Prior to the town hall, a lot of communication between the MPs and constituents was done over social media. Sidhu was the only MP to have addressed issues in a formal setting pertaining to Brampton regarding the impact of the pandemic, prior to the April 14 town hall.

As a member of the standing committee on health, Sidhu asked federal officials how they plan on addressing the high death rate plaguing long-term care homes during a March 31 meeting, an issue impacting Brampton. “Last weekend we also heard about nine deaths in one seniors home last week in Ontario, which has since risen to 13 deaths in long-term care homes. Clearly this is a tragedy in the community,” Sidhu said during the meeting.

Tina Namiesniowski, president of the Public Health Agency of Canada, said protocols are discussed regularly in terms of a national standard to prevent such incidents from occurring. At the provincial level, new testing guidelines for COVID-19 were made public April 10. The new plans outline priority testing of individuals who belong to certain groups, such as frontline healthcare workers and residents of long-term care homes. This will be on top of the testing that occurs at the 100 COVID-19 testing sites across the province. According to a press release on the matter, these measures will allow the province to double the number of tests that will be processed each day.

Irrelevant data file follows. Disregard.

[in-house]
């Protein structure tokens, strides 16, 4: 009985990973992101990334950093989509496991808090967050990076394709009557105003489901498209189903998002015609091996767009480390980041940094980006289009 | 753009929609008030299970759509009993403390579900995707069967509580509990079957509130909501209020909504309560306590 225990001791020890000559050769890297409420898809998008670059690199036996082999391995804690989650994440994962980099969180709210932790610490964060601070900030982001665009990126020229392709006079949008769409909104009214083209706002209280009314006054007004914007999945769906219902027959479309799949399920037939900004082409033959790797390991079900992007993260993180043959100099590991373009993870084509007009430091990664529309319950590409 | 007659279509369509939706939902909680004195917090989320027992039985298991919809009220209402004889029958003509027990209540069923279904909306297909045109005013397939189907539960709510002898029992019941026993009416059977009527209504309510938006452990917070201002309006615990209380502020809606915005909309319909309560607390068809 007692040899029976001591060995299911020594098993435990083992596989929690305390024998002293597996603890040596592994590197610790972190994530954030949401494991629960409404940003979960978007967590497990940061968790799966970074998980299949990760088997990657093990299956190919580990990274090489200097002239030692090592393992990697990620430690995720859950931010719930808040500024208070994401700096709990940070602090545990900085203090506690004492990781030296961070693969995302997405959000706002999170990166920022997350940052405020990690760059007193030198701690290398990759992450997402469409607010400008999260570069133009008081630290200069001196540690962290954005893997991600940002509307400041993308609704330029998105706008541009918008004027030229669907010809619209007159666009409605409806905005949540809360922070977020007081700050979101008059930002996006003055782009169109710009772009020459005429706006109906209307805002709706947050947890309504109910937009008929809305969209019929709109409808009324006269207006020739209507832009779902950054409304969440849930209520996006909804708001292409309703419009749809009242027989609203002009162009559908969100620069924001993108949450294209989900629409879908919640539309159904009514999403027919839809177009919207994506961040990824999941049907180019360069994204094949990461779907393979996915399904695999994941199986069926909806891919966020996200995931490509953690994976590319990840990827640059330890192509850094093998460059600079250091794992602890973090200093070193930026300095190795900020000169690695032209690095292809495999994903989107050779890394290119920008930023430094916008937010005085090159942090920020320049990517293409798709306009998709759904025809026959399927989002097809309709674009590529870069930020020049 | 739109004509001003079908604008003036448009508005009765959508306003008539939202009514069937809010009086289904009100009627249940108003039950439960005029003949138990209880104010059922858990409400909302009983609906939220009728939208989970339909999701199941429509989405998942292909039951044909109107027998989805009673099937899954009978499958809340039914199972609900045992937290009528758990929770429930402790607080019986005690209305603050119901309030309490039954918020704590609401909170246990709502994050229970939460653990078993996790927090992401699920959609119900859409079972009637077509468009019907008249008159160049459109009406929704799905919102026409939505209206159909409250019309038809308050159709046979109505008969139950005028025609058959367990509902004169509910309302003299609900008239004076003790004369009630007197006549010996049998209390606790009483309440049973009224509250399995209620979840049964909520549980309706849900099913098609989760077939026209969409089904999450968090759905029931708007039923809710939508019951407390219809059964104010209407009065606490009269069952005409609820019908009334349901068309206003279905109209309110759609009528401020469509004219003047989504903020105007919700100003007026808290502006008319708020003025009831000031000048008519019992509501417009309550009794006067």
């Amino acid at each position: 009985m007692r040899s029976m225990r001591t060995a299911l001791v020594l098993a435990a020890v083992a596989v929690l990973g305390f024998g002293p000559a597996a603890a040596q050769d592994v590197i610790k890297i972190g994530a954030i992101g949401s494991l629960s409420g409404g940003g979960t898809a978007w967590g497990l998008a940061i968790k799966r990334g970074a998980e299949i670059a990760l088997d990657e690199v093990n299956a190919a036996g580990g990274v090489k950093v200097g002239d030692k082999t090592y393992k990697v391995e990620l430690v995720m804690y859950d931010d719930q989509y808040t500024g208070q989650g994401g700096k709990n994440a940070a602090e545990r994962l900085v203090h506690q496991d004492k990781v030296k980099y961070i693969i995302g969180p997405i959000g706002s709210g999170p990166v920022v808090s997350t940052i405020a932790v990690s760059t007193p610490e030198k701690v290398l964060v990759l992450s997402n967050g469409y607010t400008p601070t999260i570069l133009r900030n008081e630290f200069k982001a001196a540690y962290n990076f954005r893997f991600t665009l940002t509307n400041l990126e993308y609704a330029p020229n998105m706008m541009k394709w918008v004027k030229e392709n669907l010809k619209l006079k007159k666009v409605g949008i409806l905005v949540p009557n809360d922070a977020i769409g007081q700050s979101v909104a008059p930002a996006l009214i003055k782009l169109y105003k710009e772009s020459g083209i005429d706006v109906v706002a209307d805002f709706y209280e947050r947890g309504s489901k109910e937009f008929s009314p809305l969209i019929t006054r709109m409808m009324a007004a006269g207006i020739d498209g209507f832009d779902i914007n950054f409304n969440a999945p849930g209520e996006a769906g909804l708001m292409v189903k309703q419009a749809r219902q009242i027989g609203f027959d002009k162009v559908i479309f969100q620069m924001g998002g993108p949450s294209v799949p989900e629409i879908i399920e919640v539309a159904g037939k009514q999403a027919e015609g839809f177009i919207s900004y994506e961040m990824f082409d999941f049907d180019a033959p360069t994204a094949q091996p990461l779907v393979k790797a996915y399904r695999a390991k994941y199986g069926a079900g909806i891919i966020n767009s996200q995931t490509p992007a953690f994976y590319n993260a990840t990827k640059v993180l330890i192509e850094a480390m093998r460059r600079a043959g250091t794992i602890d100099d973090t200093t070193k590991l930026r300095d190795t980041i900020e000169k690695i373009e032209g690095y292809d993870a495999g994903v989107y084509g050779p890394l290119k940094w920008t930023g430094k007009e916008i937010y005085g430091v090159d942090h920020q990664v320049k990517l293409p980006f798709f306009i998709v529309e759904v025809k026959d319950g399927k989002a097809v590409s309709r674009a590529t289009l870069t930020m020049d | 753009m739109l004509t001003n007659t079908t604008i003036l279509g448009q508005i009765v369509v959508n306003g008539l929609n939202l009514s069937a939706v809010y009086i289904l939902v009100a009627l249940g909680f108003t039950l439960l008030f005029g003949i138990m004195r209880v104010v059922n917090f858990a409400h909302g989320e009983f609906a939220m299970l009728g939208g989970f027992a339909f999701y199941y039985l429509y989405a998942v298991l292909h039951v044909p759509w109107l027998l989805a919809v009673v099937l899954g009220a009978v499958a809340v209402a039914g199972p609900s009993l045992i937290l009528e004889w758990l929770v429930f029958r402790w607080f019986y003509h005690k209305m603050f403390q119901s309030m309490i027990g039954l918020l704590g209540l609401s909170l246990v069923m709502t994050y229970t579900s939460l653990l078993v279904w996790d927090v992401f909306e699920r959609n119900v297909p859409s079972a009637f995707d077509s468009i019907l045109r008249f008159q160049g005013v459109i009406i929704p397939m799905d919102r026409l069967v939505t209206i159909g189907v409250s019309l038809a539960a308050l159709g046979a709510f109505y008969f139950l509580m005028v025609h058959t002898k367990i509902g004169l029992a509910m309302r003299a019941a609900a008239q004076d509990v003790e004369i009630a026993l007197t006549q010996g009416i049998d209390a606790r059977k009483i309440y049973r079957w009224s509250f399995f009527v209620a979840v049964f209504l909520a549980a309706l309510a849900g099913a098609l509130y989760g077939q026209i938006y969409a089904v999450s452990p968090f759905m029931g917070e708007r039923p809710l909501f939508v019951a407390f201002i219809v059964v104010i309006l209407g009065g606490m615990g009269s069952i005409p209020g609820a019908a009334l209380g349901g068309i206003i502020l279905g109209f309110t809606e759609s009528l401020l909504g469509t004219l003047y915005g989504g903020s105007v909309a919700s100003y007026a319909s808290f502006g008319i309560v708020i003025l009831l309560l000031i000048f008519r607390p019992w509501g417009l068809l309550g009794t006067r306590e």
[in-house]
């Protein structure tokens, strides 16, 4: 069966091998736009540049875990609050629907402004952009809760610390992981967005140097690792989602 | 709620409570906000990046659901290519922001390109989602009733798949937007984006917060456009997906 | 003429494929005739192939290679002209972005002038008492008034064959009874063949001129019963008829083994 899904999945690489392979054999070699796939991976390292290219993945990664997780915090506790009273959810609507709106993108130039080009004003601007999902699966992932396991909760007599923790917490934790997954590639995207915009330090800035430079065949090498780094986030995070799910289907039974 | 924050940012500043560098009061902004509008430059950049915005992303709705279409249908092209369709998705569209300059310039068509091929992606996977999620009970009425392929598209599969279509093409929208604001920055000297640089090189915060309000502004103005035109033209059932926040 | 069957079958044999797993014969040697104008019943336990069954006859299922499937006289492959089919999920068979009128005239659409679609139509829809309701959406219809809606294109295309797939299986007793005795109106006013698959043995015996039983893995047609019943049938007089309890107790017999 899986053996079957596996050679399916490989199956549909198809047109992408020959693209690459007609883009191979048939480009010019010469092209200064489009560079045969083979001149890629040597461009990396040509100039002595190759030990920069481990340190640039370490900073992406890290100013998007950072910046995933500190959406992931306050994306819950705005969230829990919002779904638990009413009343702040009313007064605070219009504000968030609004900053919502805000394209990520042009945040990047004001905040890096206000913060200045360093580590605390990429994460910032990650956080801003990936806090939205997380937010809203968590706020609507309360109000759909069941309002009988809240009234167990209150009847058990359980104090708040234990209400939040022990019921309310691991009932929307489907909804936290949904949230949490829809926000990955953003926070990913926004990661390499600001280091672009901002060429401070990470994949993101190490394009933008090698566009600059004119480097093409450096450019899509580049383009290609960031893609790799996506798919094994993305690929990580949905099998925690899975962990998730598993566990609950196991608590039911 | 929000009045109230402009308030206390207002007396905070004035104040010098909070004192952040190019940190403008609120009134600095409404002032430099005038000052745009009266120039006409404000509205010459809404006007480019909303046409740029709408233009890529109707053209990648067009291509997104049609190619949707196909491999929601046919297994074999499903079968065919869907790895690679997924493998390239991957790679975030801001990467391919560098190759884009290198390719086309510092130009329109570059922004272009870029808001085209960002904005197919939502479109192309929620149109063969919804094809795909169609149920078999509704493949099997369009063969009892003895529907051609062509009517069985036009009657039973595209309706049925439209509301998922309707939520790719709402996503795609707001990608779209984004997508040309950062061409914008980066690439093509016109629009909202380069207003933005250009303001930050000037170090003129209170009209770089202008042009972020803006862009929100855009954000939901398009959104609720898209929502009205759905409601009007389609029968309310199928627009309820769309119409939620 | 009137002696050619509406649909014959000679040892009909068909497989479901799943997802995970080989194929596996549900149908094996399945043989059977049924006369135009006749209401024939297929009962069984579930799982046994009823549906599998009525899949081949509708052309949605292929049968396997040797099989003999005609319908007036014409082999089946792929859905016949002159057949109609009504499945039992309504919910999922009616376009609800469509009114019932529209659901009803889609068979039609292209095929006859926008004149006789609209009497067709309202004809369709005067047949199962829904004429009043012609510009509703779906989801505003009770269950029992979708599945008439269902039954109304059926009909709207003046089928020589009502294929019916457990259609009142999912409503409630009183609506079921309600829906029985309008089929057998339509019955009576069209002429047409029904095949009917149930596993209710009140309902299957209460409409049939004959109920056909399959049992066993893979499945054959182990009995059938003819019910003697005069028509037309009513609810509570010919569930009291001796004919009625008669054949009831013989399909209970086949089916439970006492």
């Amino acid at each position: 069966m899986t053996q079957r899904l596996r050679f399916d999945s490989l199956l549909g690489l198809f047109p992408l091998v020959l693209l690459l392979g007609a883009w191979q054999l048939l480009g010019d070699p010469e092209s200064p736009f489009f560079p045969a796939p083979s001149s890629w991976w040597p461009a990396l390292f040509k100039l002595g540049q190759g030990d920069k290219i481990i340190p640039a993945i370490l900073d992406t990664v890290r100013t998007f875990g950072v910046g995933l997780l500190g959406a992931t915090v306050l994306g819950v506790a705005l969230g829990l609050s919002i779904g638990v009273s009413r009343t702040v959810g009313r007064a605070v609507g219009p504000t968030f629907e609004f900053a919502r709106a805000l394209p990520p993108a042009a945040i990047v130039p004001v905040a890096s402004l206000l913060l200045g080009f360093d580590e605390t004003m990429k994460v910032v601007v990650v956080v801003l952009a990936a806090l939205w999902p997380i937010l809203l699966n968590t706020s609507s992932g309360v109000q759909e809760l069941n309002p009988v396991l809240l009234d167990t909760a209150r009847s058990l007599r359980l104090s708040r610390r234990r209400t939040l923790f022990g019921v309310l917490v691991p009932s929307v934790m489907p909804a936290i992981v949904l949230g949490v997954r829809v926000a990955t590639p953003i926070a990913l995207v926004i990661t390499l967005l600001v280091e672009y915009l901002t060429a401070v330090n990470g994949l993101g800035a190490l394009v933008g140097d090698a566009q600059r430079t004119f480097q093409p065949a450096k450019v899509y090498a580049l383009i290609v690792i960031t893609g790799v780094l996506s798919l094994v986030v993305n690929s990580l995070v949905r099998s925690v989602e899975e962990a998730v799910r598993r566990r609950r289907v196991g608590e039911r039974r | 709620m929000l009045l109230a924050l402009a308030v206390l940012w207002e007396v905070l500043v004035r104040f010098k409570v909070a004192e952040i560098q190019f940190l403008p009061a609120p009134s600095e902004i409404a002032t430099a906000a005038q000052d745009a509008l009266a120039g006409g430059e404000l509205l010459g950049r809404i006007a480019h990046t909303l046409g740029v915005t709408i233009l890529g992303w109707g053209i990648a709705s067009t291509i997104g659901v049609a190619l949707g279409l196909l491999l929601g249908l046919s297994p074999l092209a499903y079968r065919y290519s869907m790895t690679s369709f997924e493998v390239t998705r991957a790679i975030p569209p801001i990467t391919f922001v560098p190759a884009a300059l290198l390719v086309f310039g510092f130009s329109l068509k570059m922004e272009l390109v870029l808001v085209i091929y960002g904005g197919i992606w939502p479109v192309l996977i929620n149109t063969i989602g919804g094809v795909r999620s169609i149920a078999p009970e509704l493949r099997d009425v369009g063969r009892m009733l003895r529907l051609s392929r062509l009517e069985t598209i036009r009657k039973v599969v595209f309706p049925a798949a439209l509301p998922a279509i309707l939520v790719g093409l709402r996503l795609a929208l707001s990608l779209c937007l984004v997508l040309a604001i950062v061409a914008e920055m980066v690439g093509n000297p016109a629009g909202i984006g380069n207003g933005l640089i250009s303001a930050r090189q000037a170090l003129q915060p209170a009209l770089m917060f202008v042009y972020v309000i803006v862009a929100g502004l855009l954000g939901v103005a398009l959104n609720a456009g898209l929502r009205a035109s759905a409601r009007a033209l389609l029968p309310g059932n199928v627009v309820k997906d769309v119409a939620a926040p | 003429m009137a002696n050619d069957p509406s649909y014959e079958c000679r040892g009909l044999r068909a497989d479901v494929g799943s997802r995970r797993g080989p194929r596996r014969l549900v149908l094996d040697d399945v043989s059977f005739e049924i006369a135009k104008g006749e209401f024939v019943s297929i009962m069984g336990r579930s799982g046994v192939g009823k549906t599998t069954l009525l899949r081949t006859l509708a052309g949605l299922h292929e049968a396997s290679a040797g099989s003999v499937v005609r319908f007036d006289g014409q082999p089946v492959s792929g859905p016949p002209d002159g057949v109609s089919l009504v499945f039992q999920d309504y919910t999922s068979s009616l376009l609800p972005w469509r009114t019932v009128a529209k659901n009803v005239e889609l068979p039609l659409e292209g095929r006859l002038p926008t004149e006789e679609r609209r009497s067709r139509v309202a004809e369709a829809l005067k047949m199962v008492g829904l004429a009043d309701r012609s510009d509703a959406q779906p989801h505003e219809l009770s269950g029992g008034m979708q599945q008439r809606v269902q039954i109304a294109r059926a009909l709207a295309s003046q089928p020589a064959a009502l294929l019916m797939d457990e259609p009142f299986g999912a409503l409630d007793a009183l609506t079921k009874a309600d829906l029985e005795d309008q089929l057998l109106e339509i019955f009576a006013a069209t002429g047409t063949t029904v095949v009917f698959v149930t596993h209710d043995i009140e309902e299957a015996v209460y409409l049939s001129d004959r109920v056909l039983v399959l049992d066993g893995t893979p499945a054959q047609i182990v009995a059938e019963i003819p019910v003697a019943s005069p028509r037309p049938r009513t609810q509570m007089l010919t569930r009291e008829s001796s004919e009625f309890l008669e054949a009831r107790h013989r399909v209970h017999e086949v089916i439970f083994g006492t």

Even Canada's Minister of Defence, Harjit Sajjan, is in the same boat as other legislators, and the rest of us